Show simple item record

dc.contributor.advisorHill, Janeten_US
dc.contributor.advisorHarding, Johnen_US
dc.creatorCosta, Matheusen_US
dc.date.accessioned2016-03-23T12:00:18Z
dc.date.available2016-03-23T12:00:18Z
dc.date.created2016-02en_US
dc.date.issued2016-03-22en_US
dc.date.submittedFebruary 2016en_US
dc.identifier.urihttp://hdl.handle.net/10388/ETD-2016-02-2429en_US
dc.description.abstractThis thesis aimed to verify the causal association between "B. hampsonii" and the re-emergence of mucohaemorrhagic diarrhea in North American swine farms, to investigate the role of the intestinal microbiome as a predisposing factor for infection, to develop a porcine colon in vitro culture model and to apply this model in investigating early host-pathogen interactions. Two infection trials were conducted to determine the pathogenicity of "B. hampsonii" clade II and clade I. Weanling pigs were divided into control (n=6) and inoculated (n=12) groups. In each trial, pigs were inoculated with "B. hampsonii" clade II (tissue homogenate or pure culture) or clade I (pure culture) or sterile culture media. Animals were monitored for clinical signs of diarrhea and upon observation of bloody diarrhea they were necropsied for characterization of lesions. Fecal shedding of "B. hampsonii" was monitored throughout the trials using culture and quantitative real-time PCR. Pre and post-diarrhea fecal samples from the clade II infection trial were used to study the microbiome response to "B. hampsonii" infection and to determine if pre-inoculation microbiome composition differed between pigs that did or did not develop clinical disease. For in vitro model development, numerous factors associated with explant survivability in culture were investigated to develop a protocol for culture of porcine colon explants. The optimized model was used to study the first 12 hours of "B. hampsonii" clade II interaction with the host using a combination of histopathology and gene expression analysis. Pigs inoculated with "B. hampsonii" clade I (9/11) and clade II (9/12 and 8/12 in the tissue homogenate and pure culture experiments, respectively) developed mucohaemorrhagic diarrhea and colitis within 14 days of inoculation. In all trials, mucohaemorrhagic diarrhea was significantly more common in inoculated pigs than controls. No significant differences in richness, diversity or taxonomic composition distinguished the pre-inoculation microbiomes of affected or unaffected clade II inoculated pigs. After the development of diarrhea, the fecal microbiome of diarrheic pigs was more dense and had a had a lower Bacteroidetes:Firmicutes ratio when compared to inoculated but unaffected or control pigs. Cultured porcine colon explants displayed differentiated epithelium and crypts after 5 days in culture, while expressing GAPDH at a constant rate. For explants to thrive in vitro our results suggested the use of distal spiral colon, processed immediately after euthanasia, and cultured in an oxygen-rich gas mix with air-liquid culture interface in media containing antibiotics and antifungals. Explants exposed to "B. hampsonii" for 12 hours had a greater number of necrotic cells and thicker catarrhal exudate than control explants. Interaction of spirochaetes with the epithelium, necrotic cells and crypts was visible under optical microscopy, and a trend of increased expression of IFN-γ and e-cadherin in inoculated explants relative to control explants was observed. Taken together, results of this thesis demonstrate that "B. hampsonii" causes mucohaemorrhagic diarrhea in pigs and modulates their intestinal microbiome. The development of an in vitro infection model that replicates in vivo features facilitated the observation of the initial events in "B. hampsonii" interaction with the colon. When explants were exposed to "B. hampsonii" similar histological lesions to in vivo were observed. This system provides a powerful model for future studies of the pathogenesis of "B. hampsonii" and other enteric pathogens of pigs.en_US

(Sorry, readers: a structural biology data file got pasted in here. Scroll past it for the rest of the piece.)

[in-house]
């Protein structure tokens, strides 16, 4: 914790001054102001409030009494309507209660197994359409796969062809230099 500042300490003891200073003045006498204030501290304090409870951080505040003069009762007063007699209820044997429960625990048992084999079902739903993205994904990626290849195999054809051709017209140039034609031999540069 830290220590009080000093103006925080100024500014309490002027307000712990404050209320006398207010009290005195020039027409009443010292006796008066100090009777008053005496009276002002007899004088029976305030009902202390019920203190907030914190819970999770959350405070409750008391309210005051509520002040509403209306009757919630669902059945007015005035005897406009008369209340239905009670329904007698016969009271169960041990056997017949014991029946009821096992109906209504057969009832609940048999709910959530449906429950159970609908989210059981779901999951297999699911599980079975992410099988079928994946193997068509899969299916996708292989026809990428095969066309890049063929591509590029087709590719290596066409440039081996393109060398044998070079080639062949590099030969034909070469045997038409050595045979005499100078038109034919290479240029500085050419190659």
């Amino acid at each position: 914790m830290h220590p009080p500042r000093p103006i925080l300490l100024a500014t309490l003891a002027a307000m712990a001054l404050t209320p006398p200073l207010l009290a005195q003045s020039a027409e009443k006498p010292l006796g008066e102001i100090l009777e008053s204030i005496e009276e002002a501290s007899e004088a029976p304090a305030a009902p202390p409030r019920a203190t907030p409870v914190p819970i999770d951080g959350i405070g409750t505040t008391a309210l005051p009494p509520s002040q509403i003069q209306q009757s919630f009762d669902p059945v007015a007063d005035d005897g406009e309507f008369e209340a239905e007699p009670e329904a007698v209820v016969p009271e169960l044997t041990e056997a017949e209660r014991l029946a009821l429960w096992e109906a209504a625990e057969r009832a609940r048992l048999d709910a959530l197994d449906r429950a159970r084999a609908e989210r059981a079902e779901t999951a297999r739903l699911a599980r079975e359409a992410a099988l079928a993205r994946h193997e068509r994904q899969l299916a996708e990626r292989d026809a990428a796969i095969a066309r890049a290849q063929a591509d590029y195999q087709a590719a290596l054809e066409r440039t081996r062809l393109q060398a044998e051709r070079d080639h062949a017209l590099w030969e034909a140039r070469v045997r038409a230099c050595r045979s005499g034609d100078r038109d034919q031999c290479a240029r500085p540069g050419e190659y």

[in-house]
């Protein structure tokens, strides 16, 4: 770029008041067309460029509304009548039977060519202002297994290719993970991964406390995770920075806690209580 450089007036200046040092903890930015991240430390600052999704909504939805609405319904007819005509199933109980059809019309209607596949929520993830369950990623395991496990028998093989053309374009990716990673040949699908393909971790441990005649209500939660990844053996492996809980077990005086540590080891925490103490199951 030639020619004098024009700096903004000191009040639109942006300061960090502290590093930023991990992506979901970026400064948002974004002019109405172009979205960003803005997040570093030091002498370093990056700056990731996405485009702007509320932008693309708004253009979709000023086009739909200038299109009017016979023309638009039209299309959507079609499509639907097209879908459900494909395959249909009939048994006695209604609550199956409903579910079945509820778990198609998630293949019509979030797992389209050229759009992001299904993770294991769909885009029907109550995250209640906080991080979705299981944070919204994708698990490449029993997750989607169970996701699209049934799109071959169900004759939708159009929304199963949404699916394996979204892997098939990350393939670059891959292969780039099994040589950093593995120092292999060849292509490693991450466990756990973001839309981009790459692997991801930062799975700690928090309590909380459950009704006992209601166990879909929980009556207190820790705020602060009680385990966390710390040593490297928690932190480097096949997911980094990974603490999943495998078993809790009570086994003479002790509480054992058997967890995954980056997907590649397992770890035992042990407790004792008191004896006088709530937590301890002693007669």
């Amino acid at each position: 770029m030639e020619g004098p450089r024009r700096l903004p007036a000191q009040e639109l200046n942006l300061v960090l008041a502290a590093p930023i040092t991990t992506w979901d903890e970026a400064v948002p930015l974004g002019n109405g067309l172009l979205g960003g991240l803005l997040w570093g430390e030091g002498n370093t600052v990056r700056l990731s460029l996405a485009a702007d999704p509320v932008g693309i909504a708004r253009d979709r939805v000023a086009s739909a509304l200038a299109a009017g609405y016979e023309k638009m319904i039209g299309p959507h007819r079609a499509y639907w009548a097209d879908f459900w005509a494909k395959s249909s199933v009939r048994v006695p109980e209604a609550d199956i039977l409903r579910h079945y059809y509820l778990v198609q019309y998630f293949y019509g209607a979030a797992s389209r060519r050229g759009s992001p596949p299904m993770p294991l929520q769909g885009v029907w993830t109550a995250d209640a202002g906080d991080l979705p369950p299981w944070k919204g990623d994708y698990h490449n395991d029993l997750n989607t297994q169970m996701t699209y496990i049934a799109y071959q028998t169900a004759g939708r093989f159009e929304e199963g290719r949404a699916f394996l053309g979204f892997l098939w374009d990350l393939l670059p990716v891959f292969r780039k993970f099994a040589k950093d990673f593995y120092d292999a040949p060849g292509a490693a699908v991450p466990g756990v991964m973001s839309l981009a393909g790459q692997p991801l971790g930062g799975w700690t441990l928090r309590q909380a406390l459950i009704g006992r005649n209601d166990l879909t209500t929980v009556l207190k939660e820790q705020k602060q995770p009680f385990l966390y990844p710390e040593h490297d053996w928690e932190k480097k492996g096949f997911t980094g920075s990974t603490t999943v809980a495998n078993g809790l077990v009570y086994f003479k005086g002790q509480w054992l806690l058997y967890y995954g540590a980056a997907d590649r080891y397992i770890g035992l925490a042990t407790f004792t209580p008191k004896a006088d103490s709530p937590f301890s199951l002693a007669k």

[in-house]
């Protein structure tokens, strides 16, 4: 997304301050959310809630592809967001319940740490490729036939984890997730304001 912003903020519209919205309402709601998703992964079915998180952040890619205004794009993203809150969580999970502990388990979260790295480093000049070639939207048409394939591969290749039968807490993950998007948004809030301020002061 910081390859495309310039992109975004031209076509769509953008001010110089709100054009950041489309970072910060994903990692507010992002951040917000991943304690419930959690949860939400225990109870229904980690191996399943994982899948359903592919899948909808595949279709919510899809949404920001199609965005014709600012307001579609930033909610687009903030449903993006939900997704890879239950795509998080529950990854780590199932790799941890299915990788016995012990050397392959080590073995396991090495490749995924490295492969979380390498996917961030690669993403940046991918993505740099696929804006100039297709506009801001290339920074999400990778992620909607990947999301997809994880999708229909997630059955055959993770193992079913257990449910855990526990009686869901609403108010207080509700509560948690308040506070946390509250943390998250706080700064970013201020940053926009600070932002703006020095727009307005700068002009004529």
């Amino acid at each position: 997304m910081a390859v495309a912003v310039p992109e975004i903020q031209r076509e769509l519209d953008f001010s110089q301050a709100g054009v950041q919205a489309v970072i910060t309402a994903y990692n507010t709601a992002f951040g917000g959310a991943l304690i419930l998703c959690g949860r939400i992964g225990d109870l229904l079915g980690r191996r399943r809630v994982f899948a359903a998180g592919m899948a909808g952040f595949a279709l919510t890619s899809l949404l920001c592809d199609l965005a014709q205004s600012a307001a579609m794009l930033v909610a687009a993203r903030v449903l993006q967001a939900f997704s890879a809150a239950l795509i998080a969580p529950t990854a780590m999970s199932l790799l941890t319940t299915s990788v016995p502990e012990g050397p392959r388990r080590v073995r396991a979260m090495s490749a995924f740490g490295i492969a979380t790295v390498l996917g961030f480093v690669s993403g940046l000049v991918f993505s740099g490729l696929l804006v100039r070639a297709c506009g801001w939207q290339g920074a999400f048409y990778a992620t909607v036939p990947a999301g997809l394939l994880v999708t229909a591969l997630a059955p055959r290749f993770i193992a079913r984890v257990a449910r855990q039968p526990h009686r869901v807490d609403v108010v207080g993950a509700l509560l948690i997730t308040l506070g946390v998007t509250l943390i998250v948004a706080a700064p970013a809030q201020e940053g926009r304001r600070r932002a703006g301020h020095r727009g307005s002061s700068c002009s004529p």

dc.language.isoengen_US
dc.subjectBrachyspiraen_US
dc.subjectBrachyspira hampsoniien_US
dc.subjectpathogenesisen_US
dc.subjectpathophysiologyen_US
dc.subjectswine dysenteryen_US
dc.subjectcolitisen_US
dc.subjectmucohaemorrhagic diarrheaen_US
dc.subjectdiarrheaen_US
dc.subjectorgan explanten_US
dc.subjectin vitro organ cultureen_US
dc.subjectmicrobiomeen_US
dc.subjectspirocheteen_US
dc.subjectcolonic diarrheaen_US
dc.title"Brachyspira hampsonii" associated diarrhea in pigs: virulence assessment and host-pathogen interactionsen_US
thesis.degree.departmentVeterinary Microbiologyen_US
thesis.degree.disciplineVeterinary Microbiologyen_US
thesis.degree.grantorUniversity of Saskatchewanen_US
thesis.degree.levelDoctoralen_US
thesis.degree.nameDoctor of Philosophy (Ph.D.)en_US
dc.type.materialtexten_US
dc.type.genreThesisen_US
dc.contributor.committeeMembervan Kessel, Andrewen_US
dc.contributor.committeeMemberDumonceaux, Timothyen_US
dc.contributor.committeeMemberMisra, Vikramen_US
dc.contributor.committeeMemberLoewen, Matthewen_US


Files in this item

Thumbnail

This item appears in the following Collection(s)

Show simple item record